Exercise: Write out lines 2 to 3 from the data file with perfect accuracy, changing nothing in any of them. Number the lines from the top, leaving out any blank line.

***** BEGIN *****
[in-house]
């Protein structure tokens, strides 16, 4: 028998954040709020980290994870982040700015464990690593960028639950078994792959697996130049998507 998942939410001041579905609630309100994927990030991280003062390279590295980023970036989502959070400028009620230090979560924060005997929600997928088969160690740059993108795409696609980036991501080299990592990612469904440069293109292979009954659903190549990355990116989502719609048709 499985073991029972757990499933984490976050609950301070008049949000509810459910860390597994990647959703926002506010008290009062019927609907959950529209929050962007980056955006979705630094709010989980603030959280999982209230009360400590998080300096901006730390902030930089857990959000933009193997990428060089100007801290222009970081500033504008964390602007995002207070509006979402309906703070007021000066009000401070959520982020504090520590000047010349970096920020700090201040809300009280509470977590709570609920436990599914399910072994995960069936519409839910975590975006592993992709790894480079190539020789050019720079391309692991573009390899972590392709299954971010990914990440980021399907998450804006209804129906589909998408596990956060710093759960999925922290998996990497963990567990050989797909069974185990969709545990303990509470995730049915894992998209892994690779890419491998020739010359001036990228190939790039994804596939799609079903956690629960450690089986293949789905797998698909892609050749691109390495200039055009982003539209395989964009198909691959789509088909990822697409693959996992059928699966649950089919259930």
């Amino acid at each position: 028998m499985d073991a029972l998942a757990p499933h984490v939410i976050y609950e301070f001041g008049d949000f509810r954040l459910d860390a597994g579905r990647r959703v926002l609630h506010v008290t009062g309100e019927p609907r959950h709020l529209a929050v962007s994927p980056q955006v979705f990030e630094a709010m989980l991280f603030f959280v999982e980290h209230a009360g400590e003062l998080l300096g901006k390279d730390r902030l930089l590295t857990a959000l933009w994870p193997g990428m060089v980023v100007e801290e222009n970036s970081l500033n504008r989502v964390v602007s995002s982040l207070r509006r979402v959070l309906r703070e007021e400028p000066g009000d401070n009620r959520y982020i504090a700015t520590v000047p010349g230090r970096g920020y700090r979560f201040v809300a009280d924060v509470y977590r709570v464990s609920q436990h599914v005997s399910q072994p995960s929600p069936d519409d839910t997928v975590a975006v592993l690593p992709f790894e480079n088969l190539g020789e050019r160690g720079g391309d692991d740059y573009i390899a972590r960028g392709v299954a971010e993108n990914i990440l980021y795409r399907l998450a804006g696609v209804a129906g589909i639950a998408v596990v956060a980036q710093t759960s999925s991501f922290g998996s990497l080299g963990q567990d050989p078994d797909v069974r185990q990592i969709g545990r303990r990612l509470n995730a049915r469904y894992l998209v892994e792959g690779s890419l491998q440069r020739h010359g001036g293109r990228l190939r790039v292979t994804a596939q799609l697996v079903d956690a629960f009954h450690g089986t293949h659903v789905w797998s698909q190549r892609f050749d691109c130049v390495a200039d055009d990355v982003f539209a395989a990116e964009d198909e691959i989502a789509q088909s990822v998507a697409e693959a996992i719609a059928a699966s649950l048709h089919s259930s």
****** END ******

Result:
């Protein structure tokens, strides 16, 4: 028998954040709020980290994870982040700015464990690593960028639950078994792959697996130049998507 998942939410001041579905609630309100994927990030991280003062390279590295980023970036989502959070400028009620230090979560924060005997929600997928088969160690740059993108795409696609980036991501080299990592990612469904440069293109292979009954659903190549990355990116989502719609048709 499985073991029972757990499933984490976050609950301070008049949000509810459910860390597994990647959703926002506010008290009062019927609907959950529209929050962007980056955006979705630094709010989980603030959280999982209230009360400590998080300096901006730390902030930089857990959000933009193997990428060089100007801290222009970081500033504008964390602007995002207070509006979402309906703070007021000066009000401070959520982020504090520590000047010349970096920020700090201040809300009280509470977590709570609920436990599914399910072994995960069936519409839910975590975006592993992709790894480079190539020789050019720079391309692991573009390899972590392709299954971010990914990440980021399907998450804006209804129906589909998408596990956060710093759960999925922290998996990497963990567990050989797909069974185990969709545990303990509470995730049915894992998209892994690779890419491998020739010359001036990228190939790039994804596939799609079903956690629960450690089986293949789905797998698909892609050749691109390495200039055009982003539209395989964009198909691959789509088909990822697409693959996992059928699966649950089919259930």
């Amino acid at each position: 028998m499985d073991a029972l998942a757990p499933h984490v939410i976050y609950e301070f001041g008049d949000f509810r954040l459910d860390a597994g579905r990647r959703v926002l609630h506010v008290t009062g309100e019927p609907r959950h709020l529209a929050v962007s994927p980056q955006v979705f990030e630094a709010m989980l991280f603030f959280v999982e980290h209230a009360g400590e003062l998080l300096g901006k390279d730390r902030l930089l590295t857990a959000l933009w994870p193997g990428m060089v980023v100007e801290e222009n970036s970081l500033n504008r989502v964390v602007s995002s982040l207070r509006r979402v959070l309906r703070e007021e400028p000066g009000d401070n009620r959520y982020i504090a700015t520590v000047p010349g230090r970096g920020y700090r979560f201040v809300a009280d924060v509470y977590r709570v464990s609920q436990h599914v005997s399910q072994p995960s929600p069936d519409d839910t997928v975590a975006v592993l690593p992709f790894e480079n088969l190539g020789e050019r160690g720079g391309d692991d740059y573009i390899a972590r960028g392709v299954a971010e993108n990914i990440l980021y795409r399907l998450a804006g696609v209804a129906g589909i639950a998408v596990v956060a980036q710093t759960s999925s991501f922290g998996s990497l080299g963990q567990d050989p078994d797909v069974r185990q990592i969709g545990r303990r990612l509470n995730a049915r469904y894992l998209v892994e792959g690779s890419l491998q440069r020739h010359g001036g293109r990228l190939r790039v292979t994804a596939q799609l697996v079903d956690a629960f009954h450690g089986t293949h659903v789905w797998s698909q190549r892609f050749d691109c130049v390495a200039d055009d990355v982003f539209a395989a990116e964009d198909e691959i989502a789509q088909s990822v998507a697409e693959a996992i719609a059928a699966s649950l048709h089919s259930s």